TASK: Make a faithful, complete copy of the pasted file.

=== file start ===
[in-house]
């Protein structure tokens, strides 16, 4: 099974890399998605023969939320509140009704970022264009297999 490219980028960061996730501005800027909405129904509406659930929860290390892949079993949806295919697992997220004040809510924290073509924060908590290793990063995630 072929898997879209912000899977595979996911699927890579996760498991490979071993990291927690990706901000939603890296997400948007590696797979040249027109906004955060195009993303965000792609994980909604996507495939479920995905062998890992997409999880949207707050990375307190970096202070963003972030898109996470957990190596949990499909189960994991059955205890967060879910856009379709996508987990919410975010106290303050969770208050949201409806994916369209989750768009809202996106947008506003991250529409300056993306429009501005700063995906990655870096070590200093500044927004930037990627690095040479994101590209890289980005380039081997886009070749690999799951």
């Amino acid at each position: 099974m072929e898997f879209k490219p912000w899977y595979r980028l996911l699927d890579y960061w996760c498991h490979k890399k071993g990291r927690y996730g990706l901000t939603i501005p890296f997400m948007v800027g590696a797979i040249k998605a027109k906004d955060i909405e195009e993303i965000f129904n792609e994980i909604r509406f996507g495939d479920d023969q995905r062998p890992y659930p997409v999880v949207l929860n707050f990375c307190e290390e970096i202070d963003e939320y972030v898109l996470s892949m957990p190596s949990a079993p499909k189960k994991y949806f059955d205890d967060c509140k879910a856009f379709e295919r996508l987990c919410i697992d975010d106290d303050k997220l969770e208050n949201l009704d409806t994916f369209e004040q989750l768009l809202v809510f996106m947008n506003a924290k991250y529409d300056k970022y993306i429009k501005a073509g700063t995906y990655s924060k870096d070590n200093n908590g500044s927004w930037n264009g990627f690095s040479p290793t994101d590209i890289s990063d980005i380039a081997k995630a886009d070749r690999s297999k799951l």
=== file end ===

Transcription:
[in-house]
């Protein structure tokens, strides 16, 4: 099974890399998605023969939320509140009704970022264009297999 490219980028960061996730501005800027909405129904509406659930929860290390892949079993949806295919697992997220004040809510924290073509924060908590290793990063995630 072929898997879209912000899977595979996911699927890579996760498991490979071993990291927690990706901000939603890296997400948007590696797979040249027109906004955060195009993303965000792609994980909604996507495939479920995905062998890992997409999880949207707050990375307190970096202070963003972030898109996470957990190596949990499909189960994991059955205890967060879910856009379709996508987990919410975010106290303050969770208050949201409806994916369209989750768009809202996106947008506003991250529409300056993306429009501005700063995906990655870096070590200093500044927004930037990627690095040479994101590209890289980005380039081997886009070749690999799951």
């Amino acid at each position: 099974m072929e898997f879209k490219p912000w899977y595979r980028l996911l699927d890579y960061w996760c498991h490979k890399k071993g990291r927690y996730g990706l901000t939603i501005p890296f997400m948007v800027g590696a797979i040249k998605a027109k906004d955060i909405e195009e993303i965000f129904n792609e994980i909604r509406f996507g495939d479920d023969q995905r062998p890992y659930p997409v999880v949207l929860n707050f990375c307190e290390e970096i202070d963003e939320y972030v898109l996470s892949m957990p190596s949990a079993p499909k189960k994991y949806f059955d205890d967060c509140k879910a856009f379709e295919r996508l987990c919410i697992d975010d106290d303050k997220l969770e208050n949201l009704d409806t994916f369209e004040q989750l768009l809202v809510f996106m947008n506003a924290k991250y529409d300056k970022y993306i429009k501005a073509g700063t995906y990655s924060k870096d070590n200093n908590g500044s927004w930037n264009g990627f690095s040479p290793t994101d590209i890289s990063d980005i380039a081997k995630a886009d070749r690999s297999k799951l």